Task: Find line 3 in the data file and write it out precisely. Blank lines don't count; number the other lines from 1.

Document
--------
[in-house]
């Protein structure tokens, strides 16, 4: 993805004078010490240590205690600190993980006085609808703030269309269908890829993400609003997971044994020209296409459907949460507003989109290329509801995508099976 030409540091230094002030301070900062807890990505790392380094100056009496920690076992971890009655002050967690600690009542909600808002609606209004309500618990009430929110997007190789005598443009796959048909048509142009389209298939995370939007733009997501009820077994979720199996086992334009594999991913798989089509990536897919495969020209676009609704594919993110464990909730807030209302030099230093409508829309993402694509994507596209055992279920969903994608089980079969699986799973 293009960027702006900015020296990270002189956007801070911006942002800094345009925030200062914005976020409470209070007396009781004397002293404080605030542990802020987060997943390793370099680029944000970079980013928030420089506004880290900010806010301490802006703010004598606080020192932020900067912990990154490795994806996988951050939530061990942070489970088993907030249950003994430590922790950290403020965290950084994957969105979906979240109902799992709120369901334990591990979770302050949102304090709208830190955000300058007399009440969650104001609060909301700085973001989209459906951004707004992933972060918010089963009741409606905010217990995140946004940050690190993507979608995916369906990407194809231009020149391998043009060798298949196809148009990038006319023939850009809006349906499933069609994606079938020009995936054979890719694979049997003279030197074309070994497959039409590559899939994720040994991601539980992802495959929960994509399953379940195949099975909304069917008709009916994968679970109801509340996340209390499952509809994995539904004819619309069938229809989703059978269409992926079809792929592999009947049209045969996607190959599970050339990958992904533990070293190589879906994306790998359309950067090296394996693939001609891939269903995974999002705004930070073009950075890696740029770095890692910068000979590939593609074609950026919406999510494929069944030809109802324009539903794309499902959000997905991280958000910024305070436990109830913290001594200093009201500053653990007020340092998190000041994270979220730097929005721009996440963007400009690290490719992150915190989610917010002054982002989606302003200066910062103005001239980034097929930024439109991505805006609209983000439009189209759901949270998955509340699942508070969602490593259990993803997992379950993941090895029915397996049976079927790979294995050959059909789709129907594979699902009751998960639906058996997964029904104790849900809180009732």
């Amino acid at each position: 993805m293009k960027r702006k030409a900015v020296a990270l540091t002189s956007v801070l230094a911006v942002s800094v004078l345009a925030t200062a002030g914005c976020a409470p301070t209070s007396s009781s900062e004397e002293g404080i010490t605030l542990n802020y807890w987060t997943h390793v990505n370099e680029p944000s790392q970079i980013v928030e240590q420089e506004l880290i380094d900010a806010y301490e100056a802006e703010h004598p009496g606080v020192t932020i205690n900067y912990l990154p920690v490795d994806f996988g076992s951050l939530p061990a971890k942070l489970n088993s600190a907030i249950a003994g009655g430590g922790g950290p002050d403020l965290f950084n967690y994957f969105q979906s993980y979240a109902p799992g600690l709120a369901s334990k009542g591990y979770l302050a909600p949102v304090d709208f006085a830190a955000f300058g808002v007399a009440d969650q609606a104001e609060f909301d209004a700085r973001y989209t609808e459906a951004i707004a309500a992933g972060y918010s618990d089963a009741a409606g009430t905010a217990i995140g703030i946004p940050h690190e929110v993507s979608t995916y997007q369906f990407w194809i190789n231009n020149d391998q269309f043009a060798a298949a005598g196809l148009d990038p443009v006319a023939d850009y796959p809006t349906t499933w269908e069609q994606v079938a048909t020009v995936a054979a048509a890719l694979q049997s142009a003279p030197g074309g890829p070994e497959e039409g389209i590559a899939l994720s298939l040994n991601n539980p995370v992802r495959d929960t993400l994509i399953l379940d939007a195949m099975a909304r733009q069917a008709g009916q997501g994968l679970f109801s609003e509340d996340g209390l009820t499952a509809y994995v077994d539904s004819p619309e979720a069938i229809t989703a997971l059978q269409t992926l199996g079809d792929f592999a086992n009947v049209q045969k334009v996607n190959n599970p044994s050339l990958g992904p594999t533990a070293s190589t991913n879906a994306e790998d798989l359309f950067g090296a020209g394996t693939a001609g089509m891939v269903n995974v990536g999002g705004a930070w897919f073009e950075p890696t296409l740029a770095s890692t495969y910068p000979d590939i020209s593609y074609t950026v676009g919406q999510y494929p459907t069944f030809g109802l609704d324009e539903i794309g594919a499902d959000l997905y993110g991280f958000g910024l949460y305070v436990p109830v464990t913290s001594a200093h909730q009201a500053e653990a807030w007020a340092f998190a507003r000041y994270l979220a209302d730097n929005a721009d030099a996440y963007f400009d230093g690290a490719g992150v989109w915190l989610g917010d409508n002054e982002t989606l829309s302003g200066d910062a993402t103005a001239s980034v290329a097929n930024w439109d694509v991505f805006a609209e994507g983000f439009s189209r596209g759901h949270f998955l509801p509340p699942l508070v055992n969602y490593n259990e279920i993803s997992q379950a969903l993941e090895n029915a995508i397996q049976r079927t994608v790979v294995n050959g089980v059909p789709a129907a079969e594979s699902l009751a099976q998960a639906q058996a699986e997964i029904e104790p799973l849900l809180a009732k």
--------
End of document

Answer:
């Amino acid at each position: 993805m293009k960027r702006k030409a900015v020296a990270l540091t002189s956007v801070l230094a911006v942002s800094v004078l345009a925030t200062a002030g914005c976020a409470p301070t209070s007396s009781s900062e004397e002293g404080i010490t605030l542990n802020y807890w987060t997943h390793v990505n370099e680029p944000s790392q970079i980013v928030e240590q420089e506004l880290i380094d900010a806010y301490e100056a802006e703010h004598p009496g606080v020192t932020i205690n900067y912990l990154p920690v490795d994806f996988g076992s951050l939530p061990a971890k942070l489970n088993s600190a907030i249950a003994g009655g430590g922790g950290p002050d403020l965290f950084n967690y994957f969105q979906s993980y979240a109902p799992g600690l709120a369901s334990k009542g591990y979770l302050a909600p949102v304090d709208f006085a830190a955000f300058g808002v007399a009440d969650q609606a104001e609060f909301d209004a700085r973001y989209t609808e459906a951004i707004a309500a992933g972060y918010s618990d089963a009741a409606g009430t905010a217990i995140g703030i946004p940050h690190e929110v993507s979608t995916y997007q369906f990407w194809i190789n231009n020149d391998q269309f043009a060798a298949a005598g196809l148009d990038p443009v006319a023939d850009y796959p809006t349906t499933w269908e069609q994606v079938a048909t020009v995936a054979a048509a890719l694979q049997s142009a003279p030197g074309g890829p070994e497959e039409g389209i590559a899939l994720s298939l040994n991601n539980p995370v992802r495959d929960t993400l994509i399953l379940d939007a195949m099975a909304r733009q069917a008709g009916q997501g994968l679970f109801s609003e509340d996340g209390l009820t499952a509809y994995v077994d539904s004819p619309e979720a069938i229809t989703a997971l059978q269409t992926l199996g079809d792929f592999a086992n009947v049209q045969k334009v996607n190959n599970p044994s050339l990958g992904p594999t533990a070293s190589t991913n879906a994306e790998d798989l359309f950067g090296a020209g394996t693939a001609g089509m891939v269903n995974v990536g999002g705004a930070w897919f073009e950075p890696t296409l740029a770095s890692t495969y910068p000979d590939i020209s593609y074609t950026v676009g919406q999510y494929p459907t069944f030809g109802l609704d324009e539903i794309g594919a499902d959000l997905y993110g991280f958000g910024l949460y305070v436990p109830v464990t913290s001594a200093h909730q009201a500053e653990a807030w007020a340092f998190a507003r000041y994270l979220a209302d730097n929005a721009d030099a996440y963007f400009d230093g690290a490719g992150v989109w915190l989610g917010d409508n002054e982002t989606l829309s302003g200066d910062a993402t103005a001239s980034v290329a097929n930024w439109d694509v991505f805006a609209e994507g983000f439009s189209r596209g759901h949270f998955l509801p509340p699942l508070v055992n969602y490593n259990e279920i993803s997992q379950a969903l993941e090895n029915a995508i397996q049976r079927t994608v790979v294995n050959g089980v059909p789709a129907a079969e594979s699902l009751a099976q998960a639906q058996a699986e997964i029904e104790p799973l849900l809180a009732k």